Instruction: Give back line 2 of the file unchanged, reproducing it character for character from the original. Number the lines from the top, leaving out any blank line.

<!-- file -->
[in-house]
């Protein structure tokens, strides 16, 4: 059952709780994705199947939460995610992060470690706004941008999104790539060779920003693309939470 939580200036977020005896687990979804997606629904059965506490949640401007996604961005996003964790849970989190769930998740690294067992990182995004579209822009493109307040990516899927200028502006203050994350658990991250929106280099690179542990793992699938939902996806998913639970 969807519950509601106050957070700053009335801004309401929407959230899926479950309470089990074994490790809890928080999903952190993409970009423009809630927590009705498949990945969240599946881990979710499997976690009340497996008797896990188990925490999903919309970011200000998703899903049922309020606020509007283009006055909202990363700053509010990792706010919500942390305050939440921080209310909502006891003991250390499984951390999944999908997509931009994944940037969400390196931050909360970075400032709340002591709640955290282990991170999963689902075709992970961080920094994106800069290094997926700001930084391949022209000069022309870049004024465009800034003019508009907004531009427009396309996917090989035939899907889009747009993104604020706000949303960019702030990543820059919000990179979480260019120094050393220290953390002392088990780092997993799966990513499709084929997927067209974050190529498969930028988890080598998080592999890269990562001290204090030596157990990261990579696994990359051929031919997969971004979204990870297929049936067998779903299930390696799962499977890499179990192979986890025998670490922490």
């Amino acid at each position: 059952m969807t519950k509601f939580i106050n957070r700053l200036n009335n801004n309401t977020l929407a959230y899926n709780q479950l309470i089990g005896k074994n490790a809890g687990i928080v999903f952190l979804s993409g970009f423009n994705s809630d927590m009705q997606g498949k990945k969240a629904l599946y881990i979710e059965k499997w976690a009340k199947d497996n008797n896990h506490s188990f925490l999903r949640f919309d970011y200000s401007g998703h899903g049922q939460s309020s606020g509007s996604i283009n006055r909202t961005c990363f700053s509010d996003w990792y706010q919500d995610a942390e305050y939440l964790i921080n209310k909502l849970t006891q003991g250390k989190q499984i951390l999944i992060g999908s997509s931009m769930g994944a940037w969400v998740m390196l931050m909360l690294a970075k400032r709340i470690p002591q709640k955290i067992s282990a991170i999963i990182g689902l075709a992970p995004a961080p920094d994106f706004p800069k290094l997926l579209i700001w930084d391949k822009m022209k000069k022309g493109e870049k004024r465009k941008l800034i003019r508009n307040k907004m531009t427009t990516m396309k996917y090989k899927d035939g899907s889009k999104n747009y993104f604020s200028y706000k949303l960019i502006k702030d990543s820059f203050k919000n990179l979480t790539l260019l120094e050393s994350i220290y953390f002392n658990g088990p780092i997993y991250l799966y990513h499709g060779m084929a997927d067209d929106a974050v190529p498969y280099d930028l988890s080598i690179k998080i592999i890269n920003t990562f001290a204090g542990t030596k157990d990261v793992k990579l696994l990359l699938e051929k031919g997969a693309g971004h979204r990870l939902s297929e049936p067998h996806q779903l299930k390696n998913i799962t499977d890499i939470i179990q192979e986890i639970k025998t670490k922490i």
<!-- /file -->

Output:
């Protein structure tokens, strides 16, 4: 059952709780994705199947939460995610992060470690706004941008999104790539060779920003693309939470 939580200036977020005896687990979804997606629904059965506490949640401007996604961005996003964790849970989190769930998740690294067992990182995004579209822009493109307040990516899927200028502006203050994350658990991250929106280099690179542990793992699938939902996806998913639970 969807519950509601106050957070700053009335801004309401929407959230899926479950309470089990074994490790809890928080999903952190993409970009423009809630927590009705498949990945969240599946881990979710499997976690009340497996008797896990188990925490999903919309970011200000998703899903049922309020606020509007283009006055909202990363700053509010990792706010919500942390305050939440921080209310909502006891003991250390499984951390999944999908997509931009994944940037969400390196931050909360970075400032709340002591709640955290282990991170999963689902075709992970961080920094994106800069290094997926700001930084391949022209000069022309870049004024465009800034003019508009907004531009427009396309996917090989035939899907889009747009993104604020706000949303960019702030990543820059919000990179979480260019120094050393220290953390002392088990780092997993799966990513499709084929997927067209974050190529498969930028988890080598998080592999890269990562001290204090030596157990990261990579696994990359051929031919997969971004979204990870297929049936067998779903299930390696799962499977890499179990192979986890025998670490922490």